A total of 538 patients with OAB were screened, of whom 357 were randomised and 354 were treated. The efficacy analysis included all randomised patients who had efficacy data available from the baseline and at least one on-treatment visit (329 patients). In all, 61 patients (17.1%) discontinued the study before completion; this was because of AEs for 14 patients (3.9%), withdrawal of consent for 34 patients (9.5%) and other reasons for 13 patients (3.7%). A total of 81.7% of patients in the SOL5 group, 82.4% in the SOL10 group and 84.8% in the TOL4 group had their final (end-point) efficacy evaluation at week 12 ().
Baseline characteristics and demographics were similar among all treatment groups as shown in . The mean age of all patients was 52.65–53.07 years. Of all patients, 24.32–30.36% had received previous drug treatment for OAB and 42.06–52.25% reported urgency incontinence. At baseline, there were no differences in voiding parameters among the three groups (p > 0.05).
Patient demographics at baseline
shows the mean changes in all efficacy variables from baseline to end-point in the three groups. After the 12-week treatment, these parameters improved. The improvement rate was the greatest in the SOL10 group, followed by the SOL5 and TOL4 groups (). A non-inferiority test showed that the lower limit of the 95% confidence interval was −0.25, exceeding the limit of non-inferiority of −1. It showed that SOL10 was not inferior to TOL4, so the second step analysis was performed to compare SOL5 and TOL4. This showed that the lower limit of the 95% confidence interval was −0.49, exceeding the limit of non-inferiority of −1. Therefore, we also showed that SOL5 was non-inferior to TOL4.
The mean changes in efficacy variables with solifenacin and tolterodine from baseline to end-point
(A) Changes in the mean daily micturition frequency. (B) The mean micturition volume per voiding (ml). (C) The mean daily urgency incontinence frequency. (D) The mean daily number of urgency episodes. (E) The mean number of nocturia episodes
The SOL10 group had a significantly increased micturition volume per voiding compared with TOL4 group (p = 0.04). Urgency incontinence episodes dramatically decreased in SOL10 group at visit 3 (4 week) compared with other groups although there was no statistical significance at end-point.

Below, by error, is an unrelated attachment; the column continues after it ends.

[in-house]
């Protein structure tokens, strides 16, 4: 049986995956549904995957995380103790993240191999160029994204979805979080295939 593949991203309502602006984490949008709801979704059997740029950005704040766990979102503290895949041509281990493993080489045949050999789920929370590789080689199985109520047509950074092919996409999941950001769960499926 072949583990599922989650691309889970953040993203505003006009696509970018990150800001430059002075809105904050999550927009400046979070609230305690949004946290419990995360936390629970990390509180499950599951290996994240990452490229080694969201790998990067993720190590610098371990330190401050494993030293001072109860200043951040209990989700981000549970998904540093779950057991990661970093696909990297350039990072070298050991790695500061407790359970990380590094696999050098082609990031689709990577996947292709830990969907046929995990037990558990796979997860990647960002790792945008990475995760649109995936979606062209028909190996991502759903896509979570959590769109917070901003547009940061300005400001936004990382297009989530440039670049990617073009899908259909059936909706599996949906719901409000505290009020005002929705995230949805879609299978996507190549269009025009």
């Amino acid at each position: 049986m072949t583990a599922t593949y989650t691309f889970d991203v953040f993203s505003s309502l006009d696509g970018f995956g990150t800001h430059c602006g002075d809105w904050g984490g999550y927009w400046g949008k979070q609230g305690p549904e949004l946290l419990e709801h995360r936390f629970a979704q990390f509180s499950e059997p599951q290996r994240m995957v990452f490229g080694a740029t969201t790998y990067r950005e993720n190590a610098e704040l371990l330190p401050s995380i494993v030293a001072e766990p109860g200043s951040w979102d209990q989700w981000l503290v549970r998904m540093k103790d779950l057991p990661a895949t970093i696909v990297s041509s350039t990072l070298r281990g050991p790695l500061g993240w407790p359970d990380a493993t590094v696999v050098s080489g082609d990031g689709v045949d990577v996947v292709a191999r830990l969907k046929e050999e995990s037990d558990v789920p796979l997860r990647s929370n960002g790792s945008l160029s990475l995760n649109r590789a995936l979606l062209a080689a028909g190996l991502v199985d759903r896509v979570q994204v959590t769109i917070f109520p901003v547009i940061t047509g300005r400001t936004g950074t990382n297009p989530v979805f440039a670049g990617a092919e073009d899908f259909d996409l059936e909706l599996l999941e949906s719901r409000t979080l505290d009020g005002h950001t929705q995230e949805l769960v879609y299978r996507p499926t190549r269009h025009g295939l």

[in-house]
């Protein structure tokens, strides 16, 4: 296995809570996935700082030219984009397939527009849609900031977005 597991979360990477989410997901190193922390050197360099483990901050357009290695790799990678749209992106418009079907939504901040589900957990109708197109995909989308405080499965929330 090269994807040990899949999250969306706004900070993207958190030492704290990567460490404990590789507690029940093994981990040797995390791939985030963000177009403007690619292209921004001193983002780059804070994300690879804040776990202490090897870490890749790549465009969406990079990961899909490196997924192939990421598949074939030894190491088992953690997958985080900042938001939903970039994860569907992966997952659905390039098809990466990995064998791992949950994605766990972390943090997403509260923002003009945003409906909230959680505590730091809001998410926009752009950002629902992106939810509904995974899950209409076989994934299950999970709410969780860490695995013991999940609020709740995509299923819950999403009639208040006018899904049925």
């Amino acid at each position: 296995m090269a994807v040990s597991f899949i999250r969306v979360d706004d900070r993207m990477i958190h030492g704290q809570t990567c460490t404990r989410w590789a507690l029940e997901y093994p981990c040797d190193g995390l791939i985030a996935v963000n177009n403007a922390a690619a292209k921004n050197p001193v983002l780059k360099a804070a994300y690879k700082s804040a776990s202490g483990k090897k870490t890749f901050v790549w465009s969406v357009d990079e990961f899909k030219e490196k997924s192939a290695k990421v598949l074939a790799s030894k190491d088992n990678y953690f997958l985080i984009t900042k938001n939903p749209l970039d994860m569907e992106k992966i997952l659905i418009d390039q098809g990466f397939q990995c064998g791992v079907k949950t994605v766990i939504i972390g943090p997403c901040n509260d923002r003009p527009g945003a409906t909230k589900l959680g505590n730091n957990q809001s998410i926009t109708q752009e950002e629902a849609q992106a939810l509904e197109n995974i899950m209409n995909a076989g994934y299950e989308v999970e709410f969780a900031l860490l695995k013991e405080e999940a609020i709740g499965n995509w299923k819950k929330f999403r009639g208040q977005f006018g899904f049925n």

Subgroup analysis showed that in patients with dry OAB, the changes in mean daily micturition frequency from baseline were −2.92 in the SOL10 group and −1.85 in the TOL4 group (p = 0.019). In male patients with wet OAB, the changes in mean daily urgency incontinence frequency from baseline were −2.92 in the SOL10 group and −1.85 in the TOL4 group (p = 0.037).
Quality of life improved in all three groups using the King’s Health Questionnaire. But both solifenacin treatments (10 and 5 mg) produced greater improvements from baseline compared with TOL4, although these results were not statistically significant ().
Changes in the quality of life, as assessed by the King’s Health Questionnaire (ANOVA)
The discontinuation rates because of AEs were low and were similar for the three treatment arms. The percentages of patients discontinuing treatment owing to an AE were 4.24% (5/118), 5.93% (7/118) and 1.69% (2/118) in the SOL5, SOL10 and TOL4 groups, respectively (p = 0.28). The incidences of AEs (≥ 2%) after medication are listed in . Among the treatment groups, the incidence of the most common AE, dry mouth, was lowest in the SOL5 group (7.63%, compared with 19.49% and 18.64% in the SOL10 and TOL4 groups, respectively; p = 0.01). Constipation, which was mainly mild or moderate in all groups, was reported in 6.78%, 14.41%, 2.54% of patients in the SOL5, SOL10 and TOL4 groups, respectively (p = 0.003). The incidence of constipation was not statistically different between SOL5 and TOL4 group (p = 0.215) but different between SOL10 and TOL4 group (p = 0.002). Blurred vision (mild in most cases) was reported in 13.56%, 16.95% and 10.17% of patients in the SOL5, SOL10 and TOL4 groups, respectively (p = 0.335).
Incidence rates of adverse events after medication
There were no clinically relevant changes in vital signs, physical examination findings, laboratory values or electrocardiogram results. PVR volumes increased in all groups but they were not clinically significant (). There were no differences of PVR according to the treatment groups and gender (p = 0.826, 0.227), although male patients had more increased PVR than female.
The mean changes in postvoid residual urine volume from baseline to end-point